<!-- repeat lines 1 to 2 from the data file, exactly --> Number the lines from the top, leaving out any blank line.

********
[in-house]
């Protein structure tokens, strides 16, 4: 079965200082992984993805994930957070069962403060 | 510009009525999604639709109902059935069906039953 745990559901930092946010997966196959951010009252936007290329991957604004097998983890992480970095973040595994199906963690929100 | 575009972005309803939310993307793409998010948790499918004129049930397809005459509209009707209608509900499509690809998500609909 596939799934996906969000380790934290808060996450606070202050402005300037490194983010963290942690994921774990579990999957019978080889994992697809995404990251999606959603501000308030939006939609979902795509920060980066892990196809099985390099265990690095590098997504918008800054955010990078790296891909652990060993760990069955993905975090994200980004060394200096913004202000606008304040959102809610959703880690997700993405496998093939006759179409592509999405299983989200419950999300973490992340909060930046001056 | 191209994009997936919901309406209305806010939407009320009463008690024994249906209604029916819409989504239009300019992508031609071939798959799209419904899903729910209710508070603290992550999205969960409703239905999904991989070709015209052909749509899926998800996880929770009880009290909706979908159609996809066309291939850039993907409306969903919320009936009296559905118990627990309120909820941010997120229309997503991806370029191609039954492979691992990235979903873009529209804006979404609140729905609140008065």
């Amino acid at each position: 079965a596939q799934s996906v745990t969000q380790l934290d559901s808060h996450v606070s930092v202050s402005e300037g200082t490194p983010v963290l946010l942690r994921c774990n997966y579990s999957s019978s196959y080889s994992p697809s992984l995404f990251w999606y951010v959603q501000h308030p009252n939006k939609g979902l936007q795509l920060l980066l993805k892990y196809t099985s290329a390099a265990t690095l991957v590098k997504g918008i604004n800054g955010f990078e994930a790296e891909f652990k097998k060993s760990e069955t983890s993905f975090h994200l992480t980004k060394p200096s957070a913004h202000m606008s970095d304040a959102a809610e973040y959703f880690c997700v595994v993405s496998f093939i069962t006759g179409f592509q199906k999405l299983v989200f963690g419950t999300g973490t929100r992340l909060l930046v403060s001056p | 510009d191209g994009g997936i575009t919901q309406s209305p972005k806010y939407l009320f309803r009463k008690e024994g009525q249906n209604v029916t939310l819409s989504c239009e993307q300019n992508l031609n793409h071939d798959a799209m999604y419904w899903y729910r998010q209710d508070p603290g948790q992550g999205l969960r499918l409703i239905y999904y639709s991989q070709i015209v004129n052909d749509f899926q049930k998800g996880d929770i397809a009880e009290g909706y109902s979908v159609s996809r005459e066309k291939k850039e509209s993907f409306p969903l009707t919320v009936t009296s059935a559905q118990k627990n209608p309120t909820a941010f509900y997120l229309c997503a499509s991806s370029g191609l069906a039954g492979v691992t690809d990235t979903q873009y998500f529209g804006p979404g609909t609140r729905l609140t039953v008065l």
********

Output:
[in-house]
């Protein structure tokens, strides 16, 4: 079965200082992984993805994930957070069962403060 | 510009009525999604639709109902059935069906039953 745990559901930092946010997966196959951010009252936007290329991957604004097998983890992480970095973040595994199906963690929100 | 575009972005309803939310993307793409998010948790499918004129049930397809005459509209009707209608509900499509690809998500609909 596939799934996906969000380790934290808060996450606070202050402005300037490194983010963290942690994921774990579990999957019978080889994992697809995404990251999606959603501000308030939006939609979902795509920060980066892990196809099985390099265990690095590098997504918008800054955010990078790296891909652990060993760990069955993905975090994200980004060394200096913004202000606008304040959102809610959703880690997700993405496998093939006759179409592509999405299983989200419950999300973490992340909060930046001056 | 191209994009997936919901309406209305806010939407009320009463008690024994249906209604029916819409989504239009300019992508031609071939798959799209419904899903729910209710508070603290992550999205969960409703239905999904991989070709015209052909749509899926998800996880929770009880009290909706979908159609996809066309291939850039993907409306969903919320009936009296559905118990627990309120909820941010997120229309997503991806370029191609039954492979691992990235979903873009529209804006979404609140729905609140008065």